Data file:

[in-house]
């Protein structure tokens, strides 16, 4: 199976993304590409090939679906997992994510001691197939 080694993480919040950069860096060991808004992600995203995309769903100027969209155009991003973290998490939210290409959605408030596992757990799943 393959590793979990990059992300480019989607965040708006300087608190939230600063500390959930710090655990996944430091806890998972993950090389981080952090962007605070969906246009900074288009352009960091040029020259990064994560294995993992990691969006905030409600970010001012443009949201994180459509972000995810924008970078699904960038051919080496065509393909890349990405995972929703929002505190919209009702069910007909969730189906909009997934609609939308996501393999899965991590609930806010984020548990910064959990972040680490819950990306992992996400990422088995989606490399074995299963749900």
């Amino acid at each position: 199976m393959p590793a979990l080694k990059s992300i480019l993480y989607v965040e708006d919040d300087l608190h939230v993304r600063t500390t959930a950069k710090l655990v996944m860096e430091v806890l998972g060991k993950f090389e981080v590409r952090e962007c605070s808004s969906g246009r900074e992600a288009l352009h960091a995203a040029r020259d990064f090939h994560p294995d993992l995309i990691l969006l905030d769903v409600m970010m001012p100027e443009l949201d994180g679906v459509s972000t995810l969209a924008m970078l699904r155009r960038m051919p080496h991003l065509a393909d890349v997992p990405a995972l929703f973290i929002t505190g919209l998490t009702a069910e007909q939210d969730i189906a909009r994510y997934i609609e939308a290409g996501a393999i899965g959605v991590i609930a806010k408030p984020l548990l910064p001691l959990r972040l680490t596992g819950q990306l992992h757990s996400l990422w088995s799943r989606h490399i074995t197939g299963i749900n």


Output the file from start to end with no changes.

[in-house]
């Protein structure tokens, strides 16, 4: 199976993304590409090939679906997992994510001691197939 080694993480919040950069860096060991808004992600995203995309769903100027969209155009991003973290998490939210290409959605408030596992757990799943 393959590793979990990059992300480019989607965040708006300087608190939230600063500390959930710090655990996944430091806890998972993950090389981080952090962007605070969906246009900074288009352009960091040029020259990064994560294995993992990691969006905030409600970010001012443009949201994180459509972000995810924008970078699904960038051919080496065509393909890349990405995972929703929002505190919209009702069910007909969730189906909009997934609609939308996501393999899965991590609930806010984020548990910064959990972040680490819950990306992992996400990422088995989606490399074995299963749900």
């Amino acid at each position: 199976m393959p590793a979990l080694k990059s992300i480019l993480y989607v965040e708006d919040d300087l608190h939230v993304r600063t500390t959930a950069k710090l655990v996944m860096e430091v806890l998972g060991k993950f090389e981080v590409r952090e962007c605070s808004s969906g246009r900074e992600a288009l352009h960091a995203a040029r020259d990064f090939h994560p294995d993992l995309i990691l969006l905030d769903v409600m970010m001012p100027e443009l949201d994180g679906v459509s972000t995810l969209a924008m970078l699904r155009r960038m051919p080496h991003l065509a393909d890349v997992p990405a995972l929703f973290i929002t505190g919209l998490t009702a069910e007909q939210d969730i189906a909009r994510y997934i609609e939308a290409g996501a393999i899965g959605v991590i609930a806010k408030p984020l548990l910064p001691l959990r972040l680490t596992g819950q990306l992992h757990s996400l990422w088995s799943r989606h490399i074995t197939g299963i749900n």